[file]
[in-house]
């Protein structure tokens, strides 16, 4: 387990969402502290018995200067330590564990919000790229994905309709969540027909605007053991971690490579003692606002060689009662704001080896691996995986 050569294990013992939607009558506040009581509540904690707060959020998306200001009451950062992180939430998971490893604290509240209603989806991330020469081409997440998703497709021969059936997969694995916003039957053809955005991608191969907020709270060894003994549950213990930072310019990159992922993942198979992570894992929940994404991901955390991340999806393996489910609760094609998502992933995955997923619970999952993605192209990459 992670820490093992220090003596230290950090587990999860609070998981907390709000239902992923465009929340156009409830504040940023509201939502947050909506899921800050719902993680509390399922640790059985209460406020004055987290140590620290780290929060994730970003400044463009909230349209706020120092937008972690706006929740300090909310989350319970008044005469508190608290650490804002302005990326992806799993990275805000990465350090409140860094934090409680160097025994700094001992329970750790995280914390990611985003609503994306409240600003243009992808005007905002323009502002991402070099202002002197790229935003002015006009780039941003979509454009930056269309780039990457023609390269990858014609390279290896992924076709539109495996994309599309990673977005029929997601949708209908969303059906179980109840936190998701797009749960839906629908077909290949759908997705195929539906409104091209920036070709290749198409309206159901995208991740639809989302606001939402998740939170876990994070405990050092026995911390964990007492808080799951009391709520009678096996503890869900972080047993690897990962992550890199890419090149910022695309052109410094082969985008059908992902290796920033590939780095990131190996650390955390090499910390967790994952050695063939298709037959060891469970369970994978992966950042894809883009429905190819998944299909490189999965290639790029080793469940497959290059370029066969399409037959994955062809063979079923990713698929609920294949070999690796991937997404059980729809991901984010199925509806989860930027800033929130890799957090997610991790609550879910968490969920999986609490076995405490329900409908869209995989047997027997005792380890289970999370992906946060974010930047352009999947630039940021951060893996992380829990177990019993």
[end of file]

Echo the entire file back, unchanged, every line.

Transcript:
[in-house]
């Protein structure tokens, strides 16, 4: 387990969402502290018995200067330590564990919000790229994905309709969540027909605007053991971690490579003692606002060689009662704001080896691996995986 050569294990013992939607009558506040009581509540904690707060959020998306200001009451950062992180939430998971490893604290509240209603989806991330020469081409997440998703497709021969059936997969694995916003039957053809955005991608191969907020709270060894003994549950213990930072310019990159992922993942198979992570894992929940994404991901955390991340999806393996489910609760094609998502992933995955997923619970999952993605192209990459 992670820490093992220090003596230290950090587990999860609070998981907390709000239902992923465009929340156009409830504040940023509201939502947050909506899921800050719902993680509390399922640790059985209460406020004055987290140590620290780290929060994730970003400044463009909230349209706020120092937008972690706006929740300090909310989350319970008044005469508190608290650490804002302005990326992806799993990275805000990465350090409140860094934090409680160097025994700094001992329970750790995280914390990611985003609503994306409240600003243009992808005007905002323009502002991402070099202002002197790229935003002015006009780039941003979509454009930056269309780039990457023609390269990858014609390279290896992924076709539109495996994309599309990673977005029929997601949708209908969303059906179980109840936190998701797009749960839906629908077909290949759908997705195929539906409104091209920036070709290749198409309206159901995208991740639809989302606001939402998740939170876990994070405990050092026995911390964990007492808080799951009391709520009678096996503890869900972080047993690897990962992550890199890419090149910022695309052109410094082969985008059908992902290796920033590939780095990131190996650390955390090499910390967790994952050695063939298709037959060891469970369970994978992966950042894809883009429905190819998944299909490189999965290639790029080793469940497959290059370029066969399409037959994955062809063979079923990713698929609920294949070999690796991937997404059980729809991901984010199925509806989860930027800033929130890799957090997610991790609550879910968490969920999986609490076995405490329900409908869209995989047997027997005792380890289970999370992906946060974010930047352009999947630039940021951060893996992380829990177990019993």